U.S. Will Pay for Regulatory Isolationism, Ex-SEC Chiefs Say

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By Steve Burkholder

Former top U.S. securities and auditing regulators cautioned against the U.S. pulling out from global groups and forums on banking, securities and accounting that help ensure smooth working of global markets.

The former officials warned that losing a voice at such international meetings could harm the competitive stance of U.S. companies and continued national economic success.

“I worry very much about our withdrawal as a country from international organizations that are responsible for making sure that capital markets can work effectively without borders,” Mary Schapiro—former Securities and Exchange Commission chair from 2009 through 2012—said Jan. 30.

U.S. Should Participate

Schapiro cited the importance of U.S. participation on “international accounting organizations” including:

  •  the Financial Stability Board, an international organization that monitors and recommends changes to global financial systems;
  •  the Basel Committee on Banking Supervision;
  •  the International Organization of Securities Commissions; and
  •  international accounting organizations.
Those groups are “really critical” to the smooth functioning of the market and of banks that have to cross borders, said Schapiro.

Harvey Pitt, SEC chairman from 2001 and 2003; Mark Olson, former head of the Public Company Accounting Oversight Board; and Daniel Goelzer, former acting chairman of the PCAOB, all generally agreed with Schapiro’s assessment Those three and Schapiro spoke on a panel, moderated by PCAOB Chairman James Doty, at a Washington symposium to mark the 10th anniversary of the Center for Audit Quality, an affiliate of the American Institute of CPAs.

Withdrawal’s Cost: Big ‘Leadership Gap.’

Schapiro described a high cost of the U.S. retreating from tasks of regulatory cooperation.

“If we withdraw from the stage, there will be an enormous leadership gap. Somebody else will fill it ultimately,” Schapiro said. “And we will lose our voice in things that really, really matter to the success of our economy over the long run.”

To illustrate her point, Schapiro cited “a lot of rhetoric we’re hearing recently” and a “nervousness” around the world that the U.S. might scale back participation in “multilateral organizations where a lot of the hard, gritty work of getting a coordinated approach to regulation happens.”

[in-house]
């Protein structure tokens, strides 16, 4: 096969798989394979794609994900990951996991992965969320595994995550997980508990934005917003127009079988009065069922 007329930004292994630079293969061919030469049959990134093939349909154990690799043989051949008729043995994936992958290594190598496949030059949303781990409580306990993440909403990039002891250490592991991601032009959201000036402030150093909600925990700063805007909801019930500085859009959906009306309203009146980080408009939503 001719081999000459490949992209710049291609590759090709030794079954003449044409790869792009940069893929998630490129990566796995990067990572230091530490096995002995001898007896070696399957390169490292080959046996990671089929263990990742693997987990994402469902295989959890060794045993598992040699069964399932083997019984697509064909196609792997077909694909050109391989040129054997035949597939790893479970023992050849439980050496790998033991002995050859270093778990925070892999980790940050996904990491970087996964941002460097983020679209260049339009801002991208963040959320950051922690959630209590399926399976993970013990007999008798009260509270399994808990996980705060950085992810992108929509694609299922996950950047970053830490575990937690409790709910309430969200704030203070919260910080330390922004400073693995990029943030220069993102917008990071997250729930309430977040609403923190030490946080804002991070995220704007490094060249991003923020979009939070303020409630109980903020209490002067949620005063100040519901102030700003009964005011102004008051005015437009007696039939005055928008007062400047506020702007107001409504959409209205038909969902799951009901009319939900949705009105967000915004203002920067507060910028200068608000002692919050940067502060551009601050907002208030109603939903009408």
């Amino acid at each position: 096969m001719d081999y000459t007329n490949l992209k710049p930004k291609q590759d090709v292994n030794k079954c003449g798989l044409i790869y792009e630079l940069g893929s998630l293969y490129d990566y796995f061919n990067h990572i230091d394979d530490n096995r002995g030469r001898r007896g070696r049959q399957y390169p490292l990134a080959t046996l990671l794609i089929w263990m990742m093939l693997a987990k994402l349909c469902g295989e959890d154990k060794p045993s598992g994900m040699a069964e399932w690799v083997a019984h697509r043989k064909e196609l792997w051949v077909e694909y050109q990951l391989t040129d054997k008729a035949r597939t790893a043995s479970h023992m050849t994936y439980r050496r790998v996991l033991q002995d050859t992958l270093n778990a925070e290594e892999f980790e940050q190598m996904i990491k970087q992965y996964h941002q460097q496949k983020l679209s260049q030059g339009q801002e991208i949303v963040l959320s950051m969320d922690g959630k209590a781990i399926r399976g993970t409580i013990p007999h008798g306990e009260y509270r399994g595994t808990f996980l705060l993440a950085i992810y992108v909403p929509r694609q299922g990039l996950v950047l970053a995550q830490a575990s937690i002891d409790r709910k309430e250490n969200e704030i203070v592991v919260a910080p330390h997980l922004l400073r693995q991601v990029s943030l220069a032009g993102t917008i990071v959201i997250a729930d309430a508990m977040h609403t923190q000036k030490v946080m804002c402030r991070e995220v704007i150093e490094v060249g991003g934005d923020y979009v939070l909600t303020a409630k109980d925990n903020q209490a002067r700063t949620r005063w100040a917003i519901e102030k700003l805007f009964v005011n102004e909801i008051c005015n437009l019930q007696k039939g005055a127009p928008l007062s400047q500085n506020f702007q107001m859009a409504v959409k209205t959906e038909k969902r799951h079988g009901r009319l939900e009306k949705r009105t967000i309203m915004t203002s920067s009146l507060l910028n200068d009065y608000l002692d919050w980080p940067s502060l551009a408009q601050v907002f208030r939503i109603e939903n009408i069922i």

Out-of-Sync Rules’ Harm U.S. Companies: Pitt

Pitt also stressed the need for U.S. and international accounting standard-setters to stay involved in the writing of global financial reporting rules—or at least to minimize differences in U.S. and international standards.

If companies primarily based in the U.S. are subject to one set of standards, “but their competitors are subject to very different standards, that is going to hurt U.S. trade,” Pitt said. “That is going to hurt the U.S.'s ability to compete in a global workplace.”

“No country gives up its sovereignty on regulation or supervision. That’s why the requirement of working together is increasingly important,” Olson said.

Edward Nusbaum, chief executive officer of accounting firm Grant Thornton, told Bloomberg BNA that the International Forum of Independent Audit Regulators is another group with which U.S. regulators should continue to be engaged. The PCAOB helps lead the forum and should keep doing that, even as the board evolves, Nusbaum told Bloomberg BNA.

He described “changes in the political environment” in the U.S, the U.K, with Brexit, and throughout Europe. “The game is changing,” said Nusbaum. “But that’s okay, as long as we rethink, as a business and as an accounting profession, how we deal with those changes.”

“It doesn’t mean that U.S. businesses should retreat and only do business in the U.S.” he told Bloomberg BNA.

To contact the reporter on this story: Steve Burkholder, reporting from Washington, at sburkholder@bna.com

To contact the editor responsible for this story: S. Ali Sartipzadeh at asartipzadeh@bna.com

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